NATIONAL HARBOR, Md. — The addition of a third Virginia-class submarine to the fiscal 2020 budget proposal won’t cause significant disruption to the industrial base because the program has given enough lead time before the sub needs to be built, the program’s manager said May 7 at Navy League’s Sea-Air-Space exposition.
Capt. Christopher Hanson, the U.S. Navy’s Virginia-class program manager, acknowledged that the decision years ago to increase procurement from one sub per year to two caused “some vendors [to] struggle,” but that the industry is able to handle a third sub because enough lead time has been built in. The addition won’t cause a shock in the production line, Hanson said.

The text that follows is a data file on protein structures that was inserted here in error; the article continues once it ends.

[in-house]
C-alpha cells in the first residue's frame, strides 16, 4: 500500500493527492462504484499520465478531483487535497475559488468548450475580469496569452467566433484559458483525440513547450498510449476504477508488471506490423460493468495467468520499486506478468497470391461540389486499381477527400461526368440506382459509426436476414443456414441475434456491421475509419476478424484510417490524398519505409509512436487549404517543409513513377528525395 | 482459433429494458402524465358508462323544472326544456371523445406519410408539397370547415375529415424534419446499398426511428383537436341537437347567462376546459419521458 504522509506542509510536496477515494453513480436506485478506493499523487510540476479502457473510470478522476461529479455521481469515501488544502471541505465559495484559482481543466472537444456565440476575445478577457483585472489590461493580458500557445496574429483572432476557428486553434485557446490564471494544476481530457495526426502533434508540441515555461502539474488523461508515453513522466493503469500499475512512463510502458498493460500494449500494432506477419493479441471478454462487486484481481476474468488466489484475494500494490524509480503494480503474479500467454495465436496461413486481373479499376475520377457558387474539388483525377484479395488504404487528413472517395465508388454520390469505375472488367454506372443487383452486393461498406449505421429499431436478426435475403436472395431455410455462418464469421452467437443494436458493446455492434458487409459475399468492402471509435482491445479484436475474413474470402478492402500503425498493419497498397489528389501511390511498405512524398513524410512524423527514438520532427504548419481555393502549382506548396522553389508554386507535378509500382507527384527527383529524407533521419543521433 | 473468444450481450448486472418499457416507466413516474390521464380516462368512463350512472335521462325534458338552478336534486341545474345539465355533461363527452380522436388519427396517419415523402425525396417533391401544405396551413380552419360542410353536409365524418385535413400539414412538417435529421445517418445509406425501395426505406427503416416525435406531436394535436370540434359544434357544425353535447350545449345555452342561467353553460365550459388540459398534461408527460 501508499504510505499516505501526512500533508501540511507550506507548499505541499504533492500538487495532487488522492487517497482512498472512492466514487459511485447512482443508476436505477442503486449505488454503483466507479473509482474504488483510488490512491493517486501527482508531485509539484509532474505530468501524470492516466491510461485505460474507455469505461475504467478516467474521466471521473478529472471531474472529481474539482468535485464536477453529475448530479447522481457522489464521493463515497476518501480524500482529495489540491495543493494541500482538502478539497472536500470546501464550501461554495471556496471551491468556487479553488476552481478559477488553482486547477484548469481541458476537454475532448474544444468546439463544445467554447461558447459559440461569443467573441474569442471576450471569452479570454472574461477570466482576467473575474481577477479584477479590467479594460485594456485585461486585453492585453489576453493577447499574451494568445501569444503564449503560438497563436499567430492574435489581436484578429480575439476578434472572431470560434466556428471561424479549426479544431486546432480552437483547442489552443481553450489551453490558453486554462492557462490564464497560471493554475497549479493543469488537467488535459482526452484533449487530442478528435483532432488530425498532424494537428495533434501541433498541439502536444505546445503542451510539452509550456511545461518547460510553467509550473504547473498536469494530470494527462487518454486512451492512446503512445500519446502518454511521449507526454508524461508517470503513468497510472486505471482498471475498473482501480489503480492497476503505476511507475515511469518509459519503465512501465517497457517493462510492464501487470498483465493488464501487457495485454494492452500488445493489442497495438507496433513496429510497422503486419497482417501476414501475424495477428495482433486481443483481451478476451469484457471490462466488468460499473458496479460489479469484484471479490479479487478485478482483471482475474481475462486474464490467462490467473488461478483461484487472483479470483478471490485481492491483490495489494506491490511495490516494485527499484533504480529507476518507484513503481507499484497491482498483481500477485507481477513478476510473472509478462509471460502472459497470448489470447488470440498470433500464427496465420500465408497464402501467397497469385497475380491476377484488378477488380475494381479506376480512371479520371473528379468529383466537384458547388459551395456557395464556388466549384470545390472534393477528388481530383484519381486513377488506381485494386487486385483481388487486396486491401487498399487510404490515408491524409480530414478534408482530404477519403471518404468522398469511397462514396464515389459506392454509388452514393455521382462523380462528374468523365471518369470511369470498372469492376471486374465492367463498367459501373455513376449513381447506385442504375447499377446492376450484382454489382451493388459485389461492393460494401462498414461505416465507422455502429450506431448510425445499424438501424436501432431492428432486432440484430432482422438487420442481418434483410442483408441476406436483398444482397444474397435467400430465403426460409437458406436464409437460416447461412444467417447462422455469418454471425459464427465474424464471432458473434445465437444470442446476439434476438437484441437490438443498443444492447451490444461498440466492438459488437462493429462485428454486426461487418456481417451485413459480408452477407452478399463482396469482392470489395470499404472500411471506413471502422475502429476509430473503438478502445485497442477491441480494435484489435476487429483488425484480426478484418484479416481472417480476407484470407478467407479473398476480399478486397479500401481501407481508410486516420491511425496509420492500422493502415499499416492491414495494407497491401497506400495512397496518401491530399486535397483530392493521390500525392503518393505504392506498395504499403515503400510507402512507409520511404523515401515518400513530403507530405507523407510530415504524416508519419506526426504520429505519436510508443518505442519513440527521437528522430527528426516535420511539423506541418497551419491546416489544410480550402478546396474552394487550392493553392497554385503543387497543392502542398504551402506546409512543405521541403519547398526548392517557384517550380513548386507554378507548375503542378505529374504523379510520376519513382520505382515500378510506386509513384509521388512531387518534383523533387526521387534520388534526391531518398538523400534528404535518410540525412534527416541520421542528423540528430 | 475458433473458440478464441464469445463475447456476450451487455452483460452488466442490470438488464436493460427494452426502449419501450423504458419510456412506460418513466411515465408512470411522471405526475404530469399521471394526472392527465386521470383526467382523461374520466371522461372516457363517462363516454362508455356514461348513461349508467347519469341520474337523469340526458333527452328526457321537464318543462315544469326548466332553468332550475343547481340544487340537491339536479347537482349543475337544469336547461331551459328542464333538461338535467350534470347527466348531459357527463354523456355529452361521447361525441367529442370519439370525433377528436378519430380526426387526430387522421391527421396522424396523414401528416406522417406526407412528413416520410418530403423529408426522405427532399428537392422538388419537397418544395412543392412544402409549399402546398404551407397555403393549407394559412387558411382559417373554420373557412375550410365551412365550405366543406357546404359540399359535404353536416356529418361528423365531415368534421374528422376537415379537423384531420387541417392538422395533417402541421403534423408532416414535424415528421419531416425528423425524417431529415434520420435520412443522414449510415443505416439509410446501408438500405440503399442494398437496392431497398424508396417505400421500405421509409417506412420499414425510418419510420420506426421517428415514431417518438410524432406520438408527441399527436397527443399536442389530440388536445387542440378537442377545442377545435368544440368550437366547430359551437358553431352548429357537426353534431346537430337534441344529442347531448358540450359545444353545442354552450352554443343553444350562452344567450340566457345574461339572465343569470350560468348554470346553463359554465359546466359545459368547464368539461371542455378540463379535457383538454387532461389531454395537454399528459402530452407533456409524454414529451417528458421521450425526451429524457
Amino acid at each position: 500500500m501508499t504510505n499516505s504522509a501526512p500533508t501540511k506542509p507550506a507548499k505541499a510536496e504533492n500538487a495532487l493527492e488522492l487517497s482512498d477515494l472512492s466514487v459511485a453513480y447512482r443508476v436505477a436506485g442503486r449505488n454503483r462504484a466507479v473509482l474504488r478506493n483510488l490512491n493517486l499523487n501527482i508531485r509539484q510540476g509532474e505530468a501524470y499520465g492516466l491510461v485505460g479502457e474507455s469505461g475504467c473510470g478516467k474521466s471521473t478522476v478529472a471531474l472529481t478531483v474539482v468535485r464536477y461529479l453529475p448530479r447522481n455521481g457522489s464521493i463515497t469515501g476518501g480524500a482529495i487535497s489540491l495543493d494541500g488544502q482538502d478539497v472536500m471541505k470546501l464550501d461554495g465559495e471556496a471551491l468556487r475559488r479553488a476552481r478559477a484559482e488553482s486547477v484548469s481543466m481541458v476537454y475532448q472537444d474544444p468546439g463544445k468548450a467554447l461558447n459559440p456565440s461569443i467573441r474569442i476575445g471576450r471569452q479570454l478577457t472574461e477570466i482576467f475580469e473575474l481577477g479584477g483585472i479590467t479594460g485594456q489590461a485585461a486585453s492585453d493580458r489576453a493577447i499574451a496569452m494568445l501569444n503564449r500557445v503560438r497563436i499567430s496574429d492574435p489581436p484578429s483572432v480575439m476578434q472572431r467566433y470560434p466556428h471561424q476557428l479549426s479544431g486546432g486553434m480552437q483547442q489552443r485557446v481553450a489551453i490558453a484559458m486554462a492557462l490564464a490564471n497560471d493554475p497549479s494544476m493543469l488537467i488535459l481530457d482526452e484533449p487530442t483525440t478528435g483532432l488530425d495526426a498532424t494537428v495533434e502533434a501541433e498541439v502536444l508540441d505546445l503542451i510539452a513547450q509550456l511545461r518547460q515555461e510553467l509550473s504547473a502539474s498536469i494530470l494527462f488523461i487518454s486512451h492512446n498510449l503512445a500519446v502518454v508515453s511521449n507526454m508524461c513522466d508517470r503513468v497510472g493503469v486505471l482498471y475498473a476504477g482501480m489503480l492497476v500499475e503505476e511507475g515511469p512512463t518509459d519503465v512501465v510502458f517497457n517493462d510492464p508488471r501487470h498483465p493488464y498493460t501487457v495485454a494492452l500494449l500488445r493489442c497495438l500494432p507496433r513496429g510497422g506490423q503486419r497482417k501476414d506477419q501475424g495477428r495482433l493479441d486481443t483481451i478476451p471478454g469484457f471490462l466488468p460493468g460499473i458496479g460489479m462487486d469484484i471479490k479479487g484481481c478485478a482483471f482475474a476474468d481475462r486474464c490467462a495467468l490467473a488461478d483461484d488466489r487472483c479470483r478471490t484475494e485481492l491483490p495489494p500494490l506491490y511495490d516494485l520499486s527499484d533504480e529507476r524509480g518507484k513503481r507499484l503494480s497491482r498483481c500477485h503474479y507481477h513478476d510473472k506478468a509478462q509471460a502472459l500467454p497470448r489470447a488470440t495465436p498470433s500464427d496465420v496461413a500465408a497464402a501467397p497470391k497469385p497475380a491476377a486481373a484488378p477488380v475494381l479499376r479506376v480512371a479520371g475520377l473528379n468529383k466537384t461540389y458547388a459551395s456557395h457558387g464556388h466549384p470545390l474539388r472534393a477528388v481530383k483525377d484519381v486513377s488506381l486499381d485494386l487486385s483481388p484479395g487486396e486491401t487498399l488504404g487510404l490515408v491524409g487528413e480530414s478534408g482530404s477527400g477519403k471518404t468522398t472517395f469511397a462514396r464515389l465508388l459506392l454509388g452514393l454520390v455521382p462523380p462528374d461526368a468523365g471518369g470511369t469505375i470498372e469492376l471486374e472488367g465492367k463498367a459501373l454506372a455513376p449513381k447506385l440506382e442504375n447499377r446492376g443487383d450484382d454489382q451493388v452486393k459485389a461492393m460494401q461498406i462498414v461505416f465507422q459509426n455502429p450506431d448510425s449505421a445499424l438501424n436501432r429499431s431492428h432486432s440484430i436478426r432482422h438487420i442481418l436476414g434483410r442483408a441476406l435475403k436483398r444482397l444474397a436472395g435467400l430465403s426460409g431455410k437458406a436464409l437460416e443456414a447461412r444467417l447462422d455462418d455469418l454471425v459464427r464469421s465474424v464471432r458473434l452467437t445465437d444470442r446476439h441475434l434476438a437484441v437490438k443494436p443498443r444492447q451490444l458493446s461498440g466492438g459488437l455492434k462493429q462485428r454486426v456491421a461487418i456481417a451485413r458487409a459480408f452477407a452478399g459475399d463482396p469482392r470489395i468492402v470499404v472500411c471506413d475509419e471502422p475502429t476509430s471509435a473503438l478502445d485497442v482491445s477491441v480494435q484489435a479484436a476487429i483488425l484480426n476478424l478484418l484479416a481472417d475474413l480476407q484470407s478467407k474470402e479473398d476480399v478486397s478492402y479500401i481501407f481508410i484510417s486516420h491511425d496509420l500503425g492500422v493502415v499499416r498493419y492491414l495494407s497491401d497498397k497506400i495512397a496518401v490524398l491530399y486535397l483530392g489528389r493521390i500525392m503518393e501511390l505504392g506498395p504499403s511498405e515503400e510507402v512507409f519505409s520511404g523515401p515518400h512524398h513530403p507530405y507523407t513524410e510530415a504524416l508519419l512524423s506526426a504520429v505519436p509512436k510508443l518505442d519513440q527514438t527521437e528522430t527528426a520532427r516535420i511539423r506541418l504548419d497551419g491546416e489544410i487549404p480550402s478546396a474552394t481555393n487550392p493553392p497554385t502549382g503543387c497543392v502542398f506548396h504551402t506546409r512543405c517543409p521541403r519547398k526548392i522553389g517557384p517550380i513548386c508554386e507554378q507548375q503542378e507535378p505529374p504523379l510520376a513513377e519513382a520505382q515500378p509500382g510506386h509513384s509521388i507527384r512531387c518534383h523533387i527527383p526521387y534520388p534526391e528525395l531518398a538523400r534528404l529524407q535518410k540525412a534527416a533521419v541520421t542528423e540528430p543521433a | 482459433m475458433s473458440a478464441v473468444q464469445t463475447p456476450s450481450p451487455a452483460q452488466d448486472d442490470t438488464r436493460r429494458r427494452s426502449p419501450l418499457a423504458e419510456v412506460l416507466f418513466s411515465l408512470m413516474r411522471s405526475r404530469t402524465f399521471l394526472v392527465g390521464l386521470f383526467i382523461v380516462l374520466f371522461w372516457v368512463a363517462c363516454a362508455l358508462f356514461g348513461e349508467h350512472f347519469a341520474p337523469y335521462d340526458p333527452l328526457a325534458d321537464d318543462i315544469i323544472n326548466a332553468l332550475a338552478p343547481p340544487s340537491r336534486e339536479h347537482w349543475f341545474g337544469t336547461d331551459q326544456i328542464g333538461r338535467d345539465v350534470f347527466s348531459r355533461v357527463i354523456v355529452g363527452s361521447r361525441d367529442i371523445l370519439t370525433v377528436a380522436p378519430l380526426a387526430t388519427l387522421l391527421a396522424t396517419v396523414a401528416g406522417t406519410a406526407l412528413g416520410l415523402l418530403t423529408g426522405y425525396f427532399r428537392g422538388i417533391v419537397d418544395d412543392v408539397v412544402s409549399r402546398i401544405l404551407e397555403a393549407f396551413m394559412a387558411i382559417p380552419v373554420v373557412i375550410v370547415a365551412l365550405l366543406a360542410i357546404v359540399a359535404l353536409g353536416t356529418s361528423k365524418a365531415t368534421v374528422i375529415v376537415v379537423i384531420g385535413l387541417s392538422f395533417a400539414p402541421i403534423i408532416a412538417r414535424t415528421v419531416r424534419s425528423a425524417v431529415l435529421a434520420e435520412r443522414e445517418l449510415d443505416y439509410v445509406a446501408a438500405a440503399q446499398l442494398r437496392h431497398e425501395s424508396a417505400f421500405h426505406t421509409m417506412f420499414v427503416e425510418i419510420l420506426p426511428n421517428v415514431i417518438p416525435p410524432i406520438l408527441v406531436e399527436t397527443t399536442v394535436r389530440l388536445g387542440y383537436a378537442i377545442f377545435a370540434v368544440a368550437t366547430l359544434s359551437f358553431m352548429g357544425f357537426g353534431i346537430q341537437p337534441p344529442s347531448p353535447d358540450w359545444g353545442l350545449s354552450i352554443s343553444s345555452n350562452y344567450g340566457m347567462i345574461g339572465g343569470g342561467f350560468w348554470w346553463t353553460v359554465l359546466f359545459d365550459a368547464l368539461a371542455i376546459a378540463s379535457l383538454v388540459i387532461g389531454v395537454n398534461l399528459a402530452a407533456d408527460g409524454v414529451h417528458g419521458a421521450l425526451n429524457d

By adding a third sub to the budget, the Navy sends a “very clear signal of what’s coming,” allowing vendors to adjust and prepare, he added.
“If they get a clear signal, they will invest,” Hanson said. “That clear signal is hard to measure, but you definitely see the results in the vendor base.”
This request will allow the Navy to immediately get orders out to the vendors so they can fill those orders. And it’s not anything they can’t handle, Hanson said, arguing that they are simply asking the industrial base to deliver 11 subs instead of 10 over the next five years.
The Navy is still striving to get construction time of Virginia-class subs down to 60 months, although it has recently stalled in the area of 66 to 68 months. Hanson said the goal is still 60 months, although he acknowledged it was not a guarantee. “Would I bet my life on 60 months? Probably not.”